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I'm trying to make a simple calculator and keep on getting the error in the title when I try to make it show "error" if the user doesn't enter one of the given types of operation.

import java.util.Scanner;

public class experiments {
    public static void main(String args[]) {
        Scanner userInput = new Scanner(System.in);
        String operation;
        double fNum, sNum, ans;

        //select type of operation
        System.out.println("Type addition, subtraction, multiplication, or division, then press enter");
        operation = userInput.nextLine();
        if (operation!=("addition","subtraction","multiplication","division")) {
            System.out.println("error");
        }

        //enter numbers
        System.out.println("Enter first number");
        fNum = userInput.nextDouble();
        System.out.println("Enter second number");
        sNum = userInput.nextDouble();

        //calculate
        if (operation.equals("addition")) {
            ans=fNum + sNum;
        }
        else if (operation.equals("subtraction")) { 
            ans=fNum - sNum;
        }
        else if (operation.equals("multiplication")){
            ans=fNum * sNum;
        }
        else if (operation.equals("division")) {
            ans=fNum/sNum;
        }
        //print answer
        System.out.println("The answer is ");
        System.out.println(ans);    
    }
}
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7 Answers 7

You can't compare things to a group of objects like this:

operation!=("addition","subtraction","multiplication","division")

Presumably what you want is "if operation is not one of these four things". You've got a few options. The one most like what you have now is to make a new ArrayList (say legalOperations) containing your four legal operations, and then use legalOperations.contains(operation).

However, a cleaner way, which is "better Java", would be to make an enum and use that to do your comparisons.

public enum LegalOperations {
    ADDITION,
    SUBTRACTION,
    MULTIPLICATION,
    DIVISION
}

Then you could do your comparisons to your enum (perhaps you'd give the enum a constructor to allow it to have a clear String value for each enum constant, and an isLegalOperation method, for instance).

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You should create ArrayList and put value there.
Then you can check if the value exists in the ArrayList.
Like that:
How Arrays.asList(...).contains(...) works?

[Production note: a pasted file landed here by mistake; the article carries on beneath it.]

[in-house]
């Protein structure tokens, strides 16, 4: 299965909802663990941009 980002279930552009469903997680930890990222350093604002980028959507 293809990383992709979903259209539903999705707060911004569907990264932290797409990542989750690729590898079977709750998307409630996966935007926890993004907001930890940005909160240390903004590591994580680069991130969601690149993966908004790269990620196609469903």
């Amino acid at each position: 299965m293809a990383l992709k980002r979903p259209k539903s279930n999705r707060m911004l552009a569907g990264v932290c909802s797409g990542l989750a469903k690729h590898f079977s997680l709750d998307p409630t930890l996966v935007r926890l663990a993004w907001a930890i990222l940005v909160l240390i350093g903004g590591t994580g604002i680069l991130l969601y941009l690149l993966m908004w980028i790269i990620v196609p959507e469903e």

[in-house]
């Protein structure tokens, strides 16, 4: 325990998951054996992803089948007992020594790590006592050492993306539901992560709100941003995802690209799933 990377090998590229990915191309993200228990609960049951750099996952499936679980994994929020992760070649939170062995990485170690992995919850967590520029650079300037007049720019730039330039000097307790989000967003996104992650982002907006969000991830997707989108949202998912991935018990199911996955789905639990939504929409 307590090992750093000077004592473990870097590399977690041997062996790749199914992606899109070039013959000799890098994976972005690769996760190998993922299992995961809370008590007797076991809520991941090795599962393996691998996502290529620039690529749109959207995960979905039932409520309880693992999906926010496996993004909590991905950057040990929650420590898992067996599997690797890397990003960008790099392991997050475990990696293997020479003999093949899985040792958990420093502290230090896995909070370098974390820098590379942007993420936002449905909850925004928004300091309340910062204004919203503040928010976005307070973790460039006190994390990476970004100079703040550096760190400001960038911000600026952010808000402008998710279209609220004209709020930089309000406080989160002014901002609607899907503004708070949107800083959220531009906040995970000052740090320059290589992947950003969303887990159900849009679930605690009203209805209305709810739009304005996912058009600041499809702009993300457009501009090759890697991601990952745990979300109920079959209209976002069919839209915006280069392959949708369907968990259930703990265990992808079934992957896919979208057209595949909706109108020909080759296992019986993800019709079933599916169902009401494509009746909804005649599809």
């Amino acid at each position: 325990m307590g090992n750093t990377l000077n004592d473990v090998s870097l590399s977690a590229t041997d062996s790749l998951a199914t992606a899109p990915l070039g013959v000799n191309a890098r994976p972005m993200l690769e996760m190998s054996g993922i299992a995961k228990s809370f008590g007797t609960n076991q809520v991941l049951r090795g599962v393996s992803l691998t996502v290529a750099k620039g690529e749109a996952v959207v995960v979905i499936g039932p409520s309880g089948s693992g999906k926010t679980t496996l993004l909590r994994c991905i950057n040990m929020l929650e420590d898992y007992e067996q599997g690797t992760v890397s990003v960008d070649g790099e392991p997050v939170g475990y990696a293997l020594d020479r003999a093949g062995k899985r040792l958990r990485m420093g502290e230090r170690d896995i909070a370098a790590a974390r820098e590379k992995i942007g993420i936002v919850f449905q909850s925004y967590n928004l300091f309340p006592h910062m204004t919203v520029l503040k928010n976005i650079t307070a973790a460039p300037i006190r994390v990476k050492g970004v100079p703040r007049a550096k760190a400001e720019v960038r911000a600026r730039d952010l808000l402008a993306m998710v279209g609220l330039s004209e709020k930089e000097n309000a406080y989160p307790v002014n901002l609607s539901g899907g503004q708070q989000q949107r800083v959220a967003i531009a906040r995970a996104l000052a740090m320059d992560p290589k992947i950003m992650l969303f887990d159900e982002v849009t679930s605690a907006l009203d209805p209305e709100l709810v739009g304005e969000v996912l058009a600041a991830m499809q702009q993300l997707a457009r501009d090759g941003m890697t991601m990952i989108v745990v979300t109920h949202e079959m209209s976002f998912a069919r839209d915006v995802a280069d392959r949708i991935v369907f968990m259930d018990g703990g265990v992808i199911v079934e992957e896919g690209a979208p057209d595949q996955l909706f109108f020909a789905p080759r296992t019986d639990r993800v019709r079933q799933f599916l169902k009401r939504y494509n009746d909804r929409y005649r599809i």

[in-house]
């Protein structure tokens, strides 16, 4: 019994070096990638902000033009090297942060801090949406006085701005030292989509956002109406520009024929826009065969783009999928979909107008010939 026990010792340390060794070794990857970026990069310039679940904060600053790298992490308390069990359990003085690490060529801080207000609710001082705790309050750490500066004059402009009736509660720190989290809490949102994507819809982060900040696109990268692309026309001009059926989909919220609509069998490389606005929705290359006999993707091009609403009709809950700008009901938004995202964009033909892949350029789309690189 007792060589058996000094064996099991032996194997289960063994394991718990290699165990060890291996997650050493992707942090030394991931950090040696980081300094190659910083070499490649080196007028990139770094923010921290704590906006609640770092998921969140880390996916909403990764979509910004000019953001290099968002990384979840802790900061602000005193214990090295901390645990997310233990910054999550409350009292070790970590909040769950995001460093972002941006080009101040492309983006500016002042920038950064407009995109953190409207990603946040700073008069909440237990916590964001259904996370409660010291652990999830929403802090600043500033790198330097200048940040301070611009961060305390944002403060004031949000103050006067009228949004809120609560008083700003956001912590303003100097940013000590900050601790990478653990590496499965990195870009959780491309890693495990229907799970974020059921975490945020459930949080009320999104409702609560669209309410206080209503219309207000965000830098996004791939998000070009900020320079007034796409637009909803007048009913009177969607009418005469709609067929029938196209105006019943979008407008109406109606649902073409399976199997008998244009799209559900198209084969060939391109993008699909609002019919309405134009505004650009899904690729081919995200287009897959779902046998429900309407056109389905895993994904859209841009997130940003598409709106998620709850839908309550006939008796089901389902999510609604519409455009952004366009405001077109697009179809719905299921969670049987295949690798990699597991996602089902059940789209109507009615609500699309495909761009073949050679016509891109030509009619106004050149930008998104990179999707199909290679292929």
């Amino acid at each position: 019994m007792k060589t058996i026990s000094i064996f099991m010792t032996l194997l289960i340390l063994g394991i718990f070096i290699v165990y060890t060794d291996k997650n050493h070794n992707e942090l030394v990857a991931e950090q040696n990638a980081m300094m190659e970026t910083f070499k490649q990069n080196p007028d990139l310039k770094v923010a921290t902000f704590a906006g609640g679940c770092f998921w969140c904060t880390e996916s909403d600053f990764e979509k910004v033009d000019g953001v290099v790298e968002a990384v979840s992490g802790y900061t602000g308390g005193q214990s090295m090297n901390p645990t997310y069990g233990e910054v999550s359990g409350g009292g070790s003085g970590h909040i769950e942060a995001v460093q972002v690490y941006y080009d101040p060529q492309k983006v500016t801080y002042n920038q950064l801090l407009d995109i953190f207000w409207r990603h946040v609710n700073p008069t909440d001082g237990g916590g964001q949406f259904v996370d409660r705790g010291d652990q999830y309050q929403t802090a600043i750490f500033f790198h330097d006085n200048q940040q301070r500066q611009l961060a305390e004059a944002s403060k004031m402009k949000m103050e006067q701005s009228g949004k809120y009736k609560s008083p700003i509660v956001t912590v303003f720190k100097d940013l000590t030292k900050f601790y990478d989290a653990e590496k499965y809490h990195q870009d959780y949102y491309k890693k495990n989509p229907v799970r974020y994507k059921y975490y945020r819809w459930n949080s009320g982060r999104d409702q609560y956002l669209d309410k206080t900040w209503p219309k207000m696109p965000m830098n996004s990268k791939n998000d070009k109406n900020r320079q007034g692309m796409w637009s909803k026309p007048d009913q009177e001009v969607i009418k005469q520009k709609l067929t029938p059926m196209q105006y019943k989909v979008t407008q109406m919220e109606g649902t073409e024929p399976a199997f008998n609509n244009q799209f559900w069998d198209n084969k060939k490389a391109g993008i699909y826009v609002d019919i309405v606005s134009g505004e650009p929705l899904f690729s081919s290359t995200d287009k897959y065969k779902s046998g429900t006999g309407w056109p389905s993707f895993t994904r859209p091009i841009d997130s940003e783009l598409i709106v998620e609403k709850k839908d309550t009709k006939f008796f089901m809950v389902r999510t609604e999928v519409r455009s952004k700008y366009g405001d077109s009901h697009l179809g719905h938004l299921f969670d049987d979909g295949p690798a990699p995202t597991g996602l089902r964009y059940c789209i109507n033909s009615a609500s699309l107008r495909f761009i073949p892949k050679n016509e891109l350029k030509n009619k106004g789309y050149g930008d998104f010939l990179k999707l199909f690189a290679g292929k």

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+1 For a niffty idea –  MadProgrammer Jun 27 '13 at 4:00
    
@MadProgrammer thx –  Alex Jun 27 '13 at 4:03
    
Also, I think it would be List#contains, no need to use Arrays as it's already a List :P –  MadProgrammer Jun 27 '13 at 4:13
    
@MadProgrammer You are right. But maybe the author wishes to create list from array first. :) –  Alex Jun 27 '13 at 4:18

Java is not capable of understand this command...

if (operation!=("addition","subtraction","multiplication","division")) {

Instead, you need to check each one individually...

if (!"addition".equals(operation) &&
    !"subtraction".equals(operation) &&
    !"multiplication".equals(operation) &&
    !"division".equals(operation)) {
    // Handle error...
}
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I believe you want &&, otherwise one of the first two is guaranteed to be true. –  Kevin Jun 27 '13 at 4:03
    
Love double negatives :P –  MadProgrammer Jun 27 '13 at 4:08
    
@Kevin I could have just wrapped it in a single !(...) block :P –  MadProgrammer Jun 27 '13 at 4:14
    
Thank you for the help everyone, I found this to be the easiest since I haven't really learned arrays yet, so thank you for this very easy to understand code –  user2526522 Jun 27 '13 at 14:11
    
@user2526522: See also De Morgan's_laws. –  trashgod Jun 30 '13 at 11:34

if (operation!=("addition","subtraction","multiplication","division")) is incorrect comparison in Java. Use switch statement if you are using Java 7 or string.equals method with multiple if statements.

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You can use the contains method like this:

String[] operations = {"addition","subtraction","multiplication","division"};
if(!operations.contains(operation)) {
    ...
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I think you can rewrite the same as

if (!(    operation.equals("addition") || operation.equals("subtraction") ||
          operation.equals("multiplication") || operation.equals("division"))) {
                System.out.println("error");
        }
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Wouldn't this print error even if one these conditions are true? –  Amal Murali Jun 27 '13 at 4:06
    
@AmalMurali even if one of these conditions is true, the final result to the if statement is false. If the specified input is not one of the conditions, then the final result to if is tru and it prints the error –  Harshavardhan Konakanchi Jun 27 '13 at 4:16

There is one more Easy way of doing it which involves writing less

as you have an array of Strings, Declare it as an array

String [] operations = {"addition", "subtraction", "multiplication", "division"};

then use this to check

 if(!Arrays.asList(operations).contains(operation)) {
   System.out.println("error");
 }
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It would easier (IMHO) to create a List, then you don't need to keep creating temporary, short lived objects each time you want to make a comparisions –  MadProgrammer Jun 27 '13 at 4:12

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